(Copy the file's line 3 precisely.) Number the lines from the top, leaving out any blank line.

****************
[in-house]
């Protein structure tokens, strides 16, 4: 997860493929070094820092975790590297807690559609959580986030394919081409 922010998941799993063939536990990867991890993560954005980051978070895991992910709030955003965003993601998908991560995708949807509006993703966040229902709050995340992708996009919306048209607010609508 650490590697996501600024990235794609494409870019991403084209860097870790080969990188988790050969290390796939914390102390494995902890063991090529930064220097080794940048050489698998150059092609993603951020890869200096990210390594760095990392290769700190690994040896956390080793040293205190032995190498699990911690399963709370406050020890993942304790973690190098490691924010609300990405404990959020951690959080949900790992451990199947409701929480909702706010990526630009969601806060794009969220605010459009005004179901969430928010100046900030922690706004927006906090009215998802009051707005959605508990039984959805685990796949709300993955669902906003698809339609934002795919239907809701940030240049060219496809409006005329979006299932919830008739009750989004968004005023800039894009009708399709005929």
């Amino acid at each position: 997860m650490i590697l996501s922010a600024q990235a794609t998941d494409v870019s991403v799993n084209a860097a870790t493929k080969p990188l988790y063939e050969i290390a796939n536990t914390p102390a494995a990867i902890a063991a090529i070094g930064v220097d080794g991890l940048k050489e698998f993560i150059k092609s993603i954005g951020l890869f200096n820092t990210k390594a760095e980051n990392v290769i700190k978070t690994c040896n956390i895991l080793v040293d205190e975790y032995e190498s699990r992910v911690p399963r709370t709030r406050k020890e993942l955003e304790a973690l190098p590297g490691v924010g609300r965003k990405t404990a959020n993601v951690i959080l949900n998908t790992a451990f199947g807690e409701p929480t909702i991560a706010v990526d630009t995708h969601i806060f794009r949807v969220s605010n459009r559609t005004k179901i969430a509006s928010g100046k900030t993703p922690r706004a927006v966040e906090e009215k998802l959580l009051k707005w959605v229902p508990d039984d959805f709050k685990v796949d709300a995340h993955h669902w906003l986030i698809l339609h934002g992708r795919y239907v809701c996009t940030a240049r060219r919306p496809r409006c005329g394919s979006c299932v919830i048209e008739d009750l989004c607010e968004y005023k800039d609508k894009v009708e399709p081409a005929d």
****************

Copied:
């Amino acid at each position: 997860m650490i590697l996501s922010a600024q990235a794609t998941d494409v870019s991403v799993n084209a860097a870790t493929k080969p990188l988790y063939e050969i290390a796939n536990t914390p102390a494995a990867i902890a063991a090529i070094g930064v220097d080794g991890l940048k050489e698998f993560i150059k092609s993603i954005g951020l890869f200096n820092t990210k390594a760095e980051n990392v290769i700190k978070t690994c040896n956390i895991l080793v040293d205190e975790y032995e190498s699990r992910v911690p399963r709370t709030r406050k020890e993942l955003e304790a973690l190098p590297g490691v924010g609300r965003k990405t404990a959020n993601v951690i959080l949900n998908t790992a451990f199947g807690e409701p929480t909702i991560a706010v990526d630009t995708h969601i806060f794009r949807v969220s605010n459009r559609t005004k179901i969430a509006s928010g100046k900030t993703p922690r706004a927006v966040e906090e009215k998802l959580l009051k707005w959605v229902p508990d039984d959805f709050k685990v796949d709300a995340h993955h669902w906003l986030i698809l339609h934002g992708r795919y239907v809701c996009t940030a240049r060219r919306p496809r409006c005329g394919s979006c299932v919830i048209e008739d009750l989004c607010e968004y005023k800039d609508k894009v009708e399709p081409a005929d």